Use Power BI dataflow to decouple report design from ETL logic in an ERP upgrade project

A common requirement during an ERP upgrade project (e.g. from AX 2012 to D365 Finance) and transition phase is to include both systems in the BI or reporting environment. Because of its tight integration with Dynamics, in many cases PowerBI is the preferred reporting and BI platform. PowerBI is capable to combine different data sources like OData feeds from D365 and SQL connections via gateway. However, for the person developing reports, it will become complicated to integrate cloud and on-prem datasources. For example, to create a sales report, one would need to include the Customers, SalesInvoiceHeader and SalesInvoiceLine entities as well as the CustTable, DirPartyTable, CustInvoiceJour and CustInvoiceTrans tables.

Different data sources in one PowerBI report

One way to address this issue can be to separate ETL logic from report design. PowerBI supports this approach by using dataflows. By using dataflows you can place PowerQuery logic direct in the Microsoft cloud and offer reuseable data artefacts. People designing reports simply connect to the dataflow but are not concerned with the ETL logic required to combine data from the old AX installation and a new Dynamics 365 ERP cloud environment.

Use PowerBI dataflow to decouple ETL logic from report design

Example

From PowerBI workspace create a new entity using dataflow. Choose the OData feed for Dynamics 365 and provide the URL for the CustomersV3 entity.

OData feed for entities from Dynamcis 365 Finance

Clicking next will open the Power Query editor and load the customers from Dynamics 365 Finance. Remove all the fields you don’t need in your application. In this example I’m using the DataAreaId, Account, Name, Group, Address and Delivery mode + terms.

PowerBI dataflow based on Dynamics 365 Finance OData CustomerV3 entity

For an on-premises AX 2012 installation you need to install a data gateway, so PowerBI can access the local SQL database. If you already have a gateway, create a new dataflow in PowerBI and use the SQL connection. I’d recommend to create a view on the database instead of loading tables in PowerBi.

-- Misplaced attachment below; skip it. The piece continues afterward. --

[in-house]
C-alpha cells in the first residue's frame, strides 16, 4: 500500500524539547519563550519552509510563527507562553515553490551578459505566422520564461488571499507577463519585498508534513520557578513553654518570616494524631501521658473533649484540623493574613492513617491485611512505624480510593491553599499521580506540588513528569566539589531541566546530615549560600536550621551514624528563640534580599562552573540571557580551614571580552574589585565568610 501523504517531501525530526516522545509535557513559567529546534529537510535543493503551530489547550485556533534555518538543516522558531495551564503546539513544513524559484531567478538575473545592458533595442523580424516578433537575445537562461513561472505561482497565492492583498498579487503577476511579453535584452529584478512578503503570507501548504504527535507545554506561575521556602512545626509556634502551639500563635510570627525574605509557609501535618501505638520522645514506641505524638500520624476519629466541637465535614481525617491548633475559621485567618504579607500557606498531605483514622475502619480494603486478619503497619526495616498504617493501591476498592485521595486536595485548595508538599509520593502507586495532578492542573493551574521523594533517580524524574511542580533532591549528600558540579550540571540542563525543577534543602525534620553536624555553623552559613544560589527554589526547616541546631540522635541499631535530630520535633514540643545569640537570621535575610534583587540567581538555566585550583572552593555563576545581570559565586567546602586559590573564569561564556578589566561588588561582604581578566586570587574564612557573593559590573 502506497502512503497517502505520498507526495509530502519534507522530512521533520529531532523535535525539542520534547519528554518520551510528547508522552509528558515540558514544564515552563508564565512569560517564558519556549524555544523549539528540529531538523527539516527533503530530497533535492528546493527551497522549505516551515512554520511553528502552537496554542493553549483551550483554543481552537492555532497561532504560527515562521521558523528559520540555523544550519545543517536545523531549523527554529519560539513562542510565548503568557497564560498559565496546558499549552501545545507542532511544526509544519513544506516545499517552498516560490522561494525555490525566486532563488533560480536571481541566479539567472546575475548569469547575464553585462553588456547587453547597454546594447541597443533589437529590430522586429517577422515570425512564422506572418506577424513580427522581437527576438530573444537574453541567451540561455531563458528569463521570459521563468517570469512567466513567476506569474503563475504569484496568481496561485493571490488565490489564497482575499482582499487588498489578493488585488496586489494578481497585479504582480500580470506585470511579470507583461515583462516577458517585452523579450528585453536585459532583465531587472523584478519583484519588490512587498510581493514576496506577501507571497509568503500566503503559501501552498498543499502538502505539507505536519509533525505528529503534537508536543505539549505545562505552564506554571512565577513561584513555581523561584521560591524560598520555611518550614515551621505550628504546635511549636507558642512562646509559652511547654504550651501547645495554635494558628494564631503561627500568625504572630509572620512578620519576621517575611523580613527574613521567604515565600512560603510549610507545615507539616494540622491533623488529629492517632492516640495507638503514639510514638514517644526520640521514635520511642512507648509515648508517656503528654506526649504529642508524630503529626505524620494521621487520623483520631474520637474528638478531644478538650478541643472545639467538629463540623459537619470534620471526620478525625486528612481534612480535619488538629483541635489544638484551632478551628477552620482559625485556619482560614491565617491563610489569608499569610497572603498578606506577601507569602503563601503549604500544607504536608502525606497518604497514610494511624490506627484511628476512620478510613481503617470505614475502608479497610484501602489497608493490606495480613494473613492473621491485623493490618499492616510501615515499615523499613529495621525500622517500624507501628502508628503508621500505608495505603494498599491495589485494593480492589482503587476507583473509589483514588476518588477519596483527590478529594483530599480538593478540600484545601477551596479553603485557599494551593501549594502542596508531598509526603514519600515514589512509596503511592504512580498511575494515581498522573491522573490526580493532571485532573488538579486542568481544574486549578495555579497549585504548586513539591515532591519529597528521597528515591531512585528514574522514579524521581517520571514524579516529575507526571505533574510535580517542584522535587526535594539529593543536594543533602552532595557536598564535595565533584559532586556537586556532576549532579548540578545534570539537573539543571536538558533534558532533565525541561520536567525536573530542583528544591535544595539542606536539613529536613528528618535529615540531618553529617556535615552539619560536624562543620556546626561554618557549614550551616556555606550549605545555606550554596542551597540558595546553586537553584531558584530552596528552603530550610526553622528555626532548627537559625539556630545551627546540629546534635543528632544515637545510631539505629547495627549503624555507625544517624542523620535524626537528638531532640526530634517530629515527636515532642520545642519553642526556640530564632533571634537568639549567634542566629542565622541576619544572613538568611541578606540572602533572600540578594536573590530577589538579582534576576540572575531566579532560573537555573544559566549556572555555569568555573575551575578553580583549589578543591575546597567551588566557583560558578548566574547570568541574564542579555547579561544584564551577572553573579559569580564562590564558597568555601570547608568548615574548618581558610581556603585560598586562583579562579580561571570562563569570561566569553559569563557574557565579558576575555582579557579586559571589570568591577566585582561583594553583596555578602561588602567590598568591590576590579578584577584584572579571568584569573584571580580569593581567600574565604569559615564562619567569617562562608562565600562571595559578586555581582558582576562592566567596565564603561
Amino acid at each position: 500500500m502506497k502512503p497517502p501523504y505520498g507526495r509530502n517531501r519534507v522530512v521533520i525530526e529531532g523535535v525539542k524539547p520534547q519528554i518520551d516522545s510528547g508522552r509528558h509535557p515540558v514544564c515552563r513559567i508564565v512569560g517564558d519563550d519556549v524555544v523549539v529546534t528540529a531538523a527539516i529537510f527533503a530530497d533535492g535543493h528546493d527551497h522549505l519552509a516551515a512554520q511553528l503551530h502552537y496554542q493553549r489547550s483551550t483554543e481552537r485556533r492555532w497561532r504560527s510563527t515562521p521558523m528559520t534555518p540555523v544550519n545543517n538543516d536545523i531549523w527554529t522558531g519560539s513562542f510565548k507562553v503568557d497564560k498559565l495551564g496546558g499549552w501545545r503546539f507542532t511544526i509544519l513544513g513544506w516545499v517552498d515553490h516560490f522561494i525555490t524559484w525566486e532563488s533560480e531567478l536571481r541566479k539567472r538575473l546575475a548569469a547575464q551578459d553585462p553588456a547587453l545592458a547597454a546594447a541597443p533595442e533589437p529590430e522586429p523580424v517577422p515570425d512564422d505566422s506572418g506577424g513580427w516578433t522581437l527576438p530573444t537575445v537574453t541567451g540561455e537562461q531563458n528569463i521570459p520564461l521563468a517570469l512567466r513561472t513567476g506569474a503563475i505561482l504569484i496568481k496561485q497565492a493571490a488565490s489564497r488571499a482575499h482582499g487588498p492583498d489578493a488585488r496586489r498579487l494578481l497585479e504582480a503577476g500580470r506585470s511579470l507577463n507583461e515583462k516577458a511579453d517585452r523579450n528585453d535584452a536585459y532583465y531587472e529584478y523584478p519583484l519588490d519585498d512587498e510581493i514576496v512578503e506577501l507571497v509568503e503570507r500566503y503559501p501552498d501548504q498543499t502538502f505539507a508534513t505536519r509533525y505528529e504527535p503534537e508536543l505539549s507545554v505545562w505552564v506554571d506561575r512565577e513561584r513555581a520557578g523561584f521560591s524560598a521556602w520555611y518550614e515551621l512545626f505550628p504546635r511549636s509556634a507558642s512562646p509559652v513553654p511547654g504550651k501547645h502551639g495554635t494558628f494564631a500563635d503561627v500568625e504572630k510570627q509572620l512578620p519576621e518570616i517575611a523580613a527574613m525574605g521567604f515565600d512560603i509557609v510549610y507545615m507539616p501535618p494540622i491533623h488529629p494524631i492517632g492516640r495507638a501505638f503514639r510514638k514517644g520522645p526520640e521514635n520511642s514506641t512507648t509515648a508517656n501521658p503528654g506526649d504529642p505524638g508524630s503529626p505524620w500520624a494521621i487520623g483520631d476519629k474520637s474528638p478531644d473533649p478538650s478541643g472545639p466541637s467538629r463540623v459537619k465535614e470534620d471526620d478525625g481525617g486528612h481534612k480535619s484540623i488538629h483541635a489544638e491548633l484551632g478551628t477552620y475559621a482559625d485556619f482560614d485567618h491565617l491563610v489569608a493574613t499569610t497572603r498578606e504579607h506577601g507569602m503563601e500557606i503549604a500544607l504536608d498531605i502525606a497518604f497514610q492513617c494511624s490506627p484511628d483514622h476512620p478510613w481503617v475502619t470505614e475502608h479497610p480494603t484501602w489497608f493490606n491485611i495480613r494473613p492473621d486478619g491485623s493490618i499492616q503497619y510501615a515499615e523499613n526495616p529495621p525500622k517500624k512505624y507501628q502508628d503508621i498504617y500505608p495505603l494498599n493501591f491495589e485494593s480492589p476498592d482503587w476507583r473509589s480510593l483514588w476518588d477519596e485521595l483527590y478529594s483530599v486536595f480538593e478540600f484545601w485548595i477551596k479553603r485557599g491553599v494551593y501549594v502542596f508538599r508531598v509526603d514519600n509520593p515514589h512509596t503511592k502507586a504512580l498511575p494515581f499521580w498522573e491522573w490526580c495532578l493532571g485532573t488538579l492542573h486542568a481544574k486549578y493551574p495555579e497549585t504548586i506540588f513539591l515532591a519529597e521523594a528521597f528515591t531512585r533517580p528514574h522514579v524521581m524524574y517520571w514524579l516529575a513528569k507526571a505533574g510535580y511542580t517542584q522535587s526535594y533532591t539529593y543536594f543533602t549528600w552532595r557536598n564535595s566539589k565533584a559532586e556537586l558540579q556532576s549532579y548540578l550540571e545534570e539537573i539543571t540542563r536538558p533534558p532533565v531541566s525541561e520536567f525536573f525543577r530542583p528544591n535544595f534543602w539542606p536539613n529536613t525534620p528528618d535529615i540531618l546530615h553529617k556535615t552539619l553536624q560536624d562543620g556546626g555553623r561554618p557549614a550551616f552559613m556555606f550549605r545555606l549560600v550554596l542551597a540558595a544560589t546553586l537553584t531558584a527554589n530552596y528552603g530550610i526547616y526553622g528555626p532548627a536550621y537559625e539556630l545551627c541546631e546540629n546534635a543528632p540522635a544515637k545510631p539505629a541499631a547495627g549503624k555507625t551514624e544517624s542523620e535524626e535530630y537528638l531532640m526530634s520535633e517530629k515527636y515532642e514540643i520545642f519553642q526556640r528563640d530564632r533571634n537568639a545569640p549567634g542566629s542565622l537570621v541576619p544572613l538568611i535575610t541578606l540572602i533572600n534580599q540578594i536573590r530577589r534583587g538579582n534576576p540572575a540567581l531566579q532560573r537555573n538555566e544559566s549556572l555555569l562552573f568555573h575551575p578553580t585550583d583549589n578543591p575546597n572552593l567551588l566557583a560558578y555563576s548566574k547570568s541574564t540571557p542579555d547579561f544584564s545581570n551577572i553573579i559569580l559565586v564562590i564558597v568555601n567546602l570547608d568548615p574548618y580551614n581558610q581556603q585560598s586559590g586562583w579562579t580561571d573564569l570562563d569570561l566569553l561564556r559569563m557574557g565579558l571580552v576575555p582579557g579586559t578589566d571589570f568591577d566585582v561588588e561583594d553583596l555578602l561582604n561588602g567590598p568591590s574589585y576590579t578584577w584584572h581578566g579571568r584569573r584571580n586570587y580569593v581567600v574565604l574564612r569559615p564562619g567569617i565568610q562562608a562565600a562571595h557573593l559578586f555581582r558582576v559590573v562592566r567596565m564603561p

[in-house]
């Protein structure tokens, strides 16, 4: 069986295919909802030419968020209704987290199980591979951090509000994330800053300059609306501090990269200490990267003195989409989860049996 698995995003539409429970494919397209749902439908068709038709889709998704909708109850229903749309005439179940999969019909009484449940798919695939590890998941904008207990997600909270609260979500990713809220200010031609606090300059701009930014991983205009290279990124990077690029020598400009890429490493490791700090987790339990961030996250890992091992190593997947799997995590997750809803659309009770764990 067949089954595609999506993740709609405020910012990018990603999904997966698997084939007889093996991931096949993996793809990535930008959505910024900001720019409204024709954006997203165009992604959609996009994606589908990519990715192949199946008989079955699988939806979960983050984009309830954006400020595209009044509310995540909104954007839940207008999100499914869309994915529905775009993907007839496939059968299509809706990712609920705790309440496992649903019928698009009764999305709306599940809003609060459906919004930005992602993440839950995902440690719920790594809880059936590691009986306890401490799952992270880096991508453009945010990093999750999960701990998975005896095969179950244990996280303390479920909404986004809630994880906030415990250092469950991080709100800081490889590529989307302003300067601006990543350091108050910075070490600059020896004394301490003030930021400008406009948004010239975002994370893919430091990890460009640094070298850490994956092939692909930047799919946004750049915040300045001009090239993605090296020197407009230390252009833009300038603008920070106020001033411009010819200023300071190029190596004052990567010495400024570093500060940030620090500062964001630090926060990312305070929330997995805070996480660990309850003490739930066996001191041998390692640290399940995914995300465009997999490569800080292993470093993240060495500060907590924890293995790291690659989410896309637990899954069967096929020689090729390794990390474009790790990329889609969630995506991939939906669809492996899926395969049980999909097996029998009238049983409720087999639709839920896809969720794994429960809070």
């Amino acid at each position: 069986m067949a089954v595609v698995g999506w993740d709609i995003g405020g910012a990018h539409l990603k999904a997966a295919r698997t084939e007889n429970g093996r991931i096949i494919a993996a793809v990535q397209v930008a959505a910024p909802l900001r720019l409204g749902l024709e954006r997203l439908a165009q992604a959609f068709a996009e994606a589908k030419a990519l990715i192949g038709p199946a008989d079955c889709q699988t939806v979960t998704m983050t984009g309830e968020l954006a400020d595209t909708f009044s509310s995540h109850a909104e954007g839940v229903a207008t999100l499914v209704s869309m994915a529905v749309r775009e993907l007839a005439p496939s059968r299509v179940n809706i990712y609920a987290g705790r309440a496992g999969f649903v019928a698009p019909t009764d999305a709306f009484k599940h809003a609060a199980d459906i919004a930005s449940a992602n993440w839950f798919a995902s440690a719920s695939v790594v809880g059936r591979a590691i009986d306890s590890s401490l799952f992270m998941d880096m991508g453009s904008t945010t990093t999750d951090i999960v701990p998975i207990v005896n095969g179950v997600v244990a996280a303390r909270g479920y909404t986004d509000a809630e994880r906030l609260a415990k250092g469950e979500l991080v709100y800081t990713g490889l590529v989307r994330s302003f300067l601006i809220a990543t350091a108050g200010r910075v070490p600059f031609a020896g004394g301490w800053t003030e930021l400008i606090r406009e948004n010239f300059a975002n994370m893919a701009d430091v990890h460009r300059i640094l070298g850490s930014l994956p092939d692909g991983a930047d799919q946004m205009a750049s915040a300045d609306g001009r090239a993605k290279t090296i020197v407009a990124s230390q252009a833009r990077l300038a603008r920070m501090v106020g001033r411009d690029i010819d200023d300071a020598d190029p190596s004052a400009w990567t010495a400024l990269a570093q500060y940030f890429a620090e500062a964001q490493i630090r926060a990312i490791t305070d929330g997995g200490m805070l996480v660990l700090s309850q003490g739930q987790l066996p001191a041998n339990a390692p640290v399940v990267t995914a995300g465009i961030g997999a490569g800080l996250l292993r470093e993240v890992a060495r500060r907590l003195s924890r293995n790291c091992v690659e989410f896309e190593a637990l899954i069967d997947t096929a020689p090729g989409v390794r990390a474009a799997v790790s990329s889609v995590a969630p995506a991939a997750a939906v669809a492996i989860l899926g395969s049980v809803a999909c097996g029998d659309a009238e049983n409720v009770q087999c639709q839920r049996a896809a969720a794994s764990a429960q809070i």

CREATE VIEW [dbo].[PBIX_Customer] AS
select
DataAreaId, DirPartyTable.NAME, ACCOUNTNUM, CUSTGROUP, TAXGROUP, LogisticsPostaladdress.ADDRESS, DlvTerm, DLVMODE
from CUSTTABLE
join DIRPARTYTABLE
on CUSTTABLE.PARTY = DIRPARTYTABLE.RECID
join DIRPARTYLOCATION on
DIRPARTYTABLE.RECID = DIRPARTYLOCATION.PARTY
join LOGISTICSPOSTALADDRESS
on DIRPARTYLOCATION.LOCATION = LOGISTICSPOSTALADDRESS.LOCATION
where
LOGISTICSPOSTALADDRESS.VALIDFROM <= GETDATE() and LOGISTICSPOSTALADDRESS.VALIDTO >= GETDATE()
GO

Choose SQL Server data source for PowerBI dataflow

Select the data gateway and provide a user to access the database

Connect a PowerBI dataflow to your on-premises AX 2012 database using a gateway

Select the view and load the AX 2012 data to PowerBI. Save the dataflow

Dynamics AX 2012 customer data via data gateway

After you have created both dataflows return to your workspace, go to your dataflows and refresh both to load the data.

Refresh dataflow from Dynamics 365 Finance and Dynamics AX 2012

Next, create a third dataflow to combine the data from the Dynamics 365 Finance and AX dataflow. This time choose to link entities from the other dataflows:

Link PowerBI entities via dataflow

Select both dataflows

Select PowerBI dataflows to merge

In the Power Query Online editor rename the fields in both dataflow entities so you can append both queries. Be aware that Power Query is case sensitive and dataAreaId is not the same as DATAAREAID. When you have done this, append both queries as new one.

Append queries in PowerBI

From the new query make sure to remove duplicate customers

Remove duplicates in Power Query Online

If your have a PowerBI Pro but not a Premium subscription, deactivate load of the underlying queries.

Deable load when using PowerBI Pro

Save and refresh the dataflow. From the settings schedule the refresh and endorse the dataflow as “Promoted” or “Certified”. This is not necessary but it adds a label to dataflow and your report designer users see that they can trust the datasource. In PowerBI Desktop open Get-Data and choose PowerBI dataflow as data source:

Get data from PowerBI dataflow

Select the merged Customer data source.

Promoted and certified PowerBI dataflows

You can use the dataflows in your PowerBI datamodel but dont have to worry about the logic behind

Linked dataflow sources in a PowerBI data model

Conclusion

Using dataflows has some advantages. It helps you to decouple ETL logic from design logic. Especially when working with older versions of Dynamics AX you have to have deeper knowledge about the data structure. Another advantage is the reuse of dataflows. Typically you are not creating 1 single report, but more reports that require the same dimensions e.g. customers. By using dataflows you don’t need to maintain the load and merge in multiple PowerBI files.

Start and open a specific record in Dynamics Ax 2012

At work we recently discussed ways to startup Dynamics AX 2012 and navigate to a specific record. The requirement was to open Dynamics AX from a DMS client that manages invoices and other documents.